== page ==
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The Impeding Funding Gap in Afghanistan

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Afghan President Hamid Karzai looks on as President Barack Obama delivers remarks  at the Presidential Palace in Kabul, Afghanistan, May 1, 2012. Pete Souza/White House

One of the most pressing issues currently facing Afghanistan is the difficult economic transition set to occur at the end of 2014. Although security is the concern that grabs headlines, it’s the economy, and the ability of the Afghan government to afford itself, that will determine the long-term success of the Afghan state.

Afghan President Hamid Karzai looks on as President Barack Obama delivers remarks at the Presidential Palace in Kabul, Afghanistan, May 1, 2012. Pete Souza/White House

Sadly, it is highly unlikely that the Afghan government will be able to domestically source revenue to cover the military and security expenses it faces, let alone finance development and the social safety net, thus far provided largely by NGOs and donors nations, that the population has come to expect.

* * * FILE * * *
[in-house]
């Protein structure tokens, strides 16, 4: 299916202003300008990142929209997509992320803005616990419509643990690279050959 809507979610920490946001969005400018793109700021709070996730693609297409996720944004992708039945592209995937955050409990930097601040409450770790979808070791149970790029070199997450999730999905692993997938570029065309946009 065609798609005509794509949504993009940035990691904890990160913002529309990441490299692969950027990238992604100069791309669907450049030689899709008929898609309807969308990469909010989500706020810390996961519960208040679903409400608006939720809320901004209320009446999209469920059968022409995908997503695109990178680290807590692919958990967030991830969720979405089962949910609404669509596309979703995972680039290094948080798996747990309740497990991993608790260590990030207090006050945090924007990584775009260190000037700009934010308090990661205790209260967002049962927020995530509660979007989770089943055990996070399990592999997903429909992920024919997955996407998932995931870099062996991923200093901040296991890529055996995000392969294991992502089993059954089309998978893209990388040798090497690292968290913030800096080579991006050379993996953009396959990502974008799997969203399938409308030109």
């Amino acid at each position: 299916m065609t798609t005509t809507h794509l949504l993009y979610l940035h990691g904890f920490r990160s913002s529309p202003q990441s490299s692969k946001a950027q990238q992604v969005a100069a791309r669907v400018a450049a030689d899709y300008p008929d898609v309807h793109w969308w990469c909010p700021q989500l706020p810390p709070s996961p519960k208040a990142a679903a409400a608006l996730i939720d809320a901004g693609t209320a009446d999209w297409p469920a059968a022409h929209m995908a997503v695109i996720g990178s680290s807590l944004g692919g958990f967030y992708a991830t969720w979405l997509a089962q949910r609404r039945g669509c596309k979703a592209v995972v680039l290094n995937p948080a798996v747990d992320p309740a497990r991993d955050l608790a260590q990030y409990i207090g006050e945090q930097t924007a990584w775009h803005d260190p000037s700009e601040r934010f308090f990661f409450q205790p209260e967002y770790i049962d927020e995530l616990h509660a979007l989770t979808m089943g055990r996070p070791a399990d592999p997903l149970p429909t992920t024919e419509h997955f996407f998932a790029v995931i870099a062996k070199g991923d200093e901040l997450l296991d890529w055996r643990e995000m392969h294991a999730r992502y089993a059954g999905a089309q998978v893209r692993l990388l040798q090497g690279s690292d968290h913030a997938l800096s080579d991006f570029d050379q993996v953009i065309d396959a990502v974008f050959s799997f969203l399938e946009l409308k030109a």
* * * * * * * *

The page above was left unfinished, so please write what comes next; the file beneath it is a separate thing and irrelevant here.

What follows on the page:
Although significant funding has been committed by donor nations it falls well short of the $10 billion a year through 2025 that President Hamid Karzai asked for. The $10 billion request represents significant figure for foreign donors, between 61% and 78% of GDP depending on which GDP estimates are used. The $4 billion committed by the international community at the 2012 Tokyo Donors Conference is not even a sure thing, as donor fatigue and historic failures to live up to development aid commitments are likely. This means, in the best-case scenario, that the government of Afghanistan would face a budget shortfall of at least $6 billion a year starting in 2014, but odds are it will be far greater.